Did you know....
Asian and Pacific Islander communities are among the least likely of all racial and ethnic groups to believe and report incidences of sexual violence?
What is Sexual Violence?
Sexual violence happens in every community and affects people of all genders and ages. The impacts of sexual violence affect individuals, families, communities, and society as a whole.
Sexual assault is any type of unwanted sexual contact. This can include words and actions of a sexual nature against a person’s will and without their consent. Consent is voluntary, mutual, and can be withdrawn at any time. Reasons someone might not consent include fear, age, illness, disability, and/or influence of alcohol or other drugs. A person may use force, threats, manipulation, or coercion to commit sexual violence. Anyone can experience sexual violence, including children, teens, adults, and elders. Those who sexually abuse can be acquaintances, family members, trusted individuals, or strangers.
Forms of sexual violence
- Rape or sexual assault
- Child sexual assault and incest
- Sexual assault by a person’s spouse or partner
- Unwanted sexual contact/touching
- Sexual harassment
- Sexual exploitation and trafficking
- Exposing one’s genitals or naked body to other(s) without consent
- Masturbating in public
- Watching someone in private acts without their knowledge or permission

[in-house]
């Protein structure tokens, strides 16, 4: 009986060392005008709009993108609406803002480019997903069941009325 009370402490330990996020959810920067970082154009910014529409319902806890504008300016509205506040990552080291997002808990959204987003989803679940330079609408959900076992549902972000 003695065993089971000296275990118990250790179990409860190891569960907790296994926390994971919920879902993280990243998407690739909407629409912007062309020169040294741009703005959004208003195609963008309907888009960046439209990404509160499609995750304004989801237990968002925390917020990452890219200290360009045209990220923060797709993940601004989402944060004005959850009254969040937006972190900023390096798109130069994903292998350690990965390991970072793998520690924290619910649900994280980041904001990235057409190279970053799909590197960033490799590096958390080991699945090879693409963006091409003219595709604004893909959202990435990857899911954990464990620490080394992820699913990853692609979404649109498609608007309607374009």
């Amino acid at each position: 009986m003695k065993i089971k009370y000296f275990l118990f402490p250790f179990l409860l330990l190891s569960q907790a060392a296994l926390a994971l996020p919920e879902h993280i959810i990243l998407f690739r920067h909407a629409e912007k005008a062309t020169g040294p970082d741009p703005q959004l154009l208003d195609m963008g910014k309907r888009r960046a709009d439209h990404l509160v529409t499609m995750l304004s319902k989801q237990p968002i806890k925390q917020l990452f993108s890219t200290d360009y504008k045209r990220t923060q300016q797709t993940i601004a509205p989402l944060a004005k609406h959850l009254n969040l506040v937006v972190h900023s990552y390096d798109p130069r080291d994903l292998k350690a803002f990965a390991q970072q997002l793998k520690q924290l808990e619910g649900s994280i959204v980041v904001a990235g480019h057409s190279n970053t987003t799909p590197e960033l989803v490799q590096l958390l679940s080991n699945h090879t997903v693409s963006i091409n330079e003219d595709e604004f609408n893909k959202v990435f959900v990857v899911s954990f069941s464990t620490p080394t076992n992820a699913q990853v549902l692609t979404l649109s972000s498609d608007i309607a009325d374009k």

- API immigrant women are less likely to report incidences of abuse and least likely to receive preventive care and treatment services, due largely to linguistic, cultural, social, and institutional barriers.
- Despite the high incidence of IPV among Asian immigrant women, their utilization of treatment services and law enforcement protection has been found to be relatively low.
- API women in the United States are less likely to report incidences of sexual and physical assault committed by intimate partners than other racial and ethnic groups.
- API primary caretakers (e.g., parents) were half as likely to report abuse to authorities as caretakers of other ethnic groups.
- API caretakers (23.4%) were also more likely to disbelieve the report of abuse.
- API men and women may be more likely to sexual assault a secret within the family for fear of community rejection and blame.
- API women may tolerate IPV more due to accepting IPV as their own fault, expectations of culture to be obedient to their husbands, fear of rejection by the community, and wanting to create a flawless public image to their community.
- API immigrant community tends to minimize or ignore the problem of IPV because it is often considered to be a culturally acceptable, private matter.
For questions, services, or other information, please contact Program Coordinator, Kelly Hill at firstname.lastname@example.org, or 614-220-4023 x 4023.